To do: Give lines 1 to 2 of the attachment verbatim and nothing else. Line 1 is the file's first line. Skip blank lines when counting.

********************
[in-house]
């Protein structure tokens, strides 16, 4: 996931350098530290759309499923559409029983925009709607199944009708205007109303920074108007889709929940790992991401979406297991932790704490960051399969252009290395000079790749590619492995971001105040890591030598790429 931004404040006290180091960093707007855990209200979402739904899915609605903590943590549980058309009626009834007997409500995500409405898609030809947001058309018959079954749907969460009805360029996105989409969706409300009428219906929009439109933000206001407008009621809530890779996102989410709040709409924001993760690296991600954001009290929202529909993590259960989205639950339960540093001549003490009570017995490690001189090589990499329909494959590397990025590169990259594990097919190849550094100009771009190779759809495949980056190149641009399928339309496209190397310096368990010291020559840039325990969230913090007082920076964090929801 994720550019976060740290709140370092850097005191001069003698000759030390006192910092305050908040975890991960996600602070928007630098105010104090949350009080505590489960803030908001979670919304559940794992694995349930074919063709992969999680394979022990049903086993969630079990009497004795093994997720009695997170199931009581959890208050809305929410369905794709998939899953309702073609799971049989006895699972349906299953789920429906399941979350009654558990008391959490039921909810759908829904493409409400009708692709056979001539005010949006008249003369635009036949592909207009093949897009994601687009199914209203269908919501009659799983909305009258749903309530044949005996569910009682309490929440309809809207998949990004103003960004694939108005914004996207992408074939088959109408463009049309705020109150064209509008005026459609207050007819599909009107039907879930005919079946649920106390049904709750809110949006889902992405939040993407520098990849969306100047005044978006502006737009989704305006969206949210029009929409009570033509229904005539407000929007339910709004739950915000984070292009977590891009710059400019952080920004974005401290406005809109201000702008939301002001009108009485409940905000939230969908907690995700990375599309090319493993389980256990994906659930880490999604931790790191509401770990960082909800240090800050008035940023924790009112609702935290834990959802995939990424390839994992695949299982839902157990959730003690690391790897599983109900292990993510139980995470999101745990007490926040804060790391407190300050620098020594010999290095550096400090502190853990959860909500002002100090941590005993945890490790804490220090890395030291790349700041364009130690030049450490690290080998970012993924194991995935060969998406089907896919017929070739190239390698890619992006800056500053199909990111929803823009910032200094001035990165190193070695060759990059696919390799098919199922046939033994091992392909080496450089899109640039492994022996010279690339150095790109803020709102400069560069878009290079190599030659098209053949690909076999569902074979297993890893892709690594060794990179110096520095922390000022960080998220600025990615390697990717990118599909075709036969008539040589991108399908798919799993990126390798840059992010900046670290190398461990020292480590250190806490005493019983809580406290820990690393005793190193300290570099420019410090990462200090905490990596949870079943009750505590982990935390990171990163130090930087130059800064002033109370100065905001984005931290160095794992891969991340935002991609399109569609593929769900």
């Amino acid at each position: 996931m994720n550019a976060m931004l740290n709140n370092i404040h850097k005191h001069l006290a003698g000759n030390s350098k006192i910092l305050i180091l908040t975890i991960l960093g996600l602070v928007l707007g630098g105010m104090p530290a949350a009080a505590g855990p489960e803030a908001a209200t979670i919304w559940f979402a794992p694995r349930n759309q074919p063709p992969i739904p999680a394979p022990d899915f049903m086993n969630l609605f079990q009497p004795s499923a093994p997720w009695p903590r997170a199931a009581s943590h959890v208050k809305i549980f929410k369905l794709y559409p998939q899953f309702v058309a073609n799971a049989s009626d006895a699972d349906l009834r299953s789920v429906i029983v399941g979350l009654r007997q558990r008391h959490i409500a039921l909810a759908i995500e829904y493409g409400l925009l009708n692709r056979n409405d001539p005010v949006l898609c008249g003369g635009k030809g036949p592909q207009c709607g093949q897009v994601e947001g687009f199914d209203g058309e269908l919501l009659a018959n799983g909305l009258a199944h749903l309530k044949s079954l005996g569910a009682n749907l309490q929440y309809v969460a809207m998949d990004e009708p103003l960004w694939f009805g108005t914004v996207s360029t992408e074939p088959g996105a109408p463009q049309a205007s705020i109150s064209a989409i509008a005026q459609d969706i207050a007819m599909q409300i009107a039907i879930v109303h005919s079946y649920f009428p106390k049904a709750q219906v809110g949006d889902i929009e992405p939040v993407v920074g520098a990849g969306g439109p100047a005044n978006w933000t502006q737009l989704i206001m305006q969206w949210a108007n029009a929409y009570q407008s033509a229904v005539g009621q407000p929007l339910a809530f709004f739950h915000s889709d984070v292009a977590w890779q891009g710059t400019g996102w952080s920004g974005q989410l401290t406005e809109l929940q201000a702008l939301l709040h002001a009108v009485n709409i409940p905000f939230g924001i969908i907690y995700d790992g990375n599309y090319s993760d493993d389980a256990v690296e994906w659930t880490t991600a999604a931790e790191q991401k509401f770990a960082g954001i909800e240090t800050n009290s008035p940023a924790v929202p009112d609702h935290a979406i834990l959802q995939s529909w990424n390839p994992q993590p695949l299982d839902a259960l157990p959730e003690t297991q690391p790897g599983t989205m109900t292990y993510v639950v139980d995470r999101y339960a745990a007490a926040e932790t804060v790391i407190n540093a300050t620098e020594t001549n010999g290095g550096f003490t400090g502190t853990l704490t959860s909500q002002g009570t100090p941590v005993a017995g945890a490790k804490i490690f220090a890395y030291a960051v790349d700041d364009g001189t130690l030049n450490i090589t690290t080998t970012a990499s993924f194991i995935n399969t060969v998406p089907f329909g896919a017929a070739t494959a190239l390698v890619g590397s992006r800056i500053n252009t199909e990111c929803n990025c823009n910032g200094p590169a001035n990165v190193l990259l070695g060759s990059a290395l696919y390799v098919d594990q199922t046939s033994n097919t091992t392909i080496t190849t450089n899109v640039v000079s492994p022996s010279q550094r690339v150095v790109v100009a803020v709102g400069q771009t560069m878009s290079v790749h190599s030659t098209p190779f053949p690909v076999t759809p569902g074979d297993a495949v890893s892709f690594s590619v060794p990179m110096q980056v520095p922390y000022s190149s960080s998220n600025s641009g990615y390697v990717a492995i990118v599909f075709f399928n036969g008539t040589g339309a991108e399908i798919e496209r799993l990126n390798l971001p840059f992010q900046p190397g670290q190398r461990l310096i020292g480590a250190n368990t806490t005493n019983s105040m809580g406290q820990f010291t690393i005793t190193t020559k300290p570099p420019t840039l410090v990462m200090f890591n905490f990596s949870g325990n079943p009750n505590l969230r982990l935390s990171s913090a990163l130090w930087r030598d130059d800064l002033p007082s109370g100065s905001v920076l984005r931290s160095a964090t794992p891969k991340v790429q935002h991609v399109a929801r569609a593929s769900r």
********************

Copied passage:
[in-house]
């Protein structure tokens, strides 16, 4: 996931350098530290759309499923559409029983925009709607199944009708205007109303920074108007889709929940790992991401979406297991932790704490960051399969252009290395000079790749590619492995971001105040890591030598790429 931004404040006290180091960093707007855990209200979402739904899915609605903590943590549980058309009626009834007997409500995500409405898609030809947001058309018959079954749907969460009805360029996105989409969706409300009428219906929009439109933000206001407008009621809530890779996102989410709040709409924001993760690296991600954001009290929202529909993590259960989205639950339960540093001549003490009570017995490690001189090589990499329909494959590397990025590169990259594990097919190849550094100009771009190779759809495949980056190149641009399928339309496209190397310096368990010291020559840039325990969230913090007082920076964090929801 994720550019976060740290709140370092850097005191001069003698000759030390006192910092305050908040975890991960996600602070928007630098105010104090949350009080505590489960803030908001979670919304559940794992694995349930074919063709992969999680394979022990049903086993969630079990009497004795093994997720009695997170199931009581959890208050809305929410369905794709998939899953309702073609799971049989006895699972349906299953789920429906399941979350009654558990008391959490039921909810759908829904493409409400009708692709056979001539005010949006008249003369635009036949592909207009093949897009994601687009199914209203269908919501009659799983909305009258749903309530044949005996569910009682309490929440309809809207998949990004103003960004694939108005914004996207992408074939088959109408463009049309705020109150064209509008005026459609207050007819599909009107039907879930005919079946649920106390049904709750809110949006889902992405939040993407520098990849969306100047005044978006502006737009989704305006969206949210029009929409009570033509229904005539407000929007339910709004739950915000984070292009977590891009710059400019952080920004974005401290406005809109201000702008939301002001009108009485409940905000939230969908907690995700990375599309090319493993389980256990994906659930880490999604931790790191509401770990960082909800240090800050008035940023924790009112609702935290834990959802995939990424390839994992695949299982839902157990959730003690690391790897599983109900292990993510139980995470999101745990007490926040804060790391407190300050620098020594010999290095550096400090502190853990959860909500002002100090941590005993945890490790804490220090890395030291790349700041364009130690030049450490690290080998970012993924194991995935060969998406089907896919017929070739190239390698890619992006800056500053199909990111929803823009910032200094001035990165190193070695060759990059696919390799098919199922046939033994091992392909080496450089899109640039492994022996010279690339150095790109803020709102400069560069878009290079190599030659098209053949690909076999569902074979297993890893892709690594060794990179110096520095922390000022960080998220600025990615390697990717990118599909075709036969008539040589991108399908798919799993990126390798840059992010900046670290190398461990020292480590250190806490005493019983809580406290820990690393005793190193300290570099420019410090990462200090905490990596949870079943009750505590982990935390990171990163130090930087130059800064002033109370100065905001984005931290160095794992891969991340935002991609399109569609593929769900």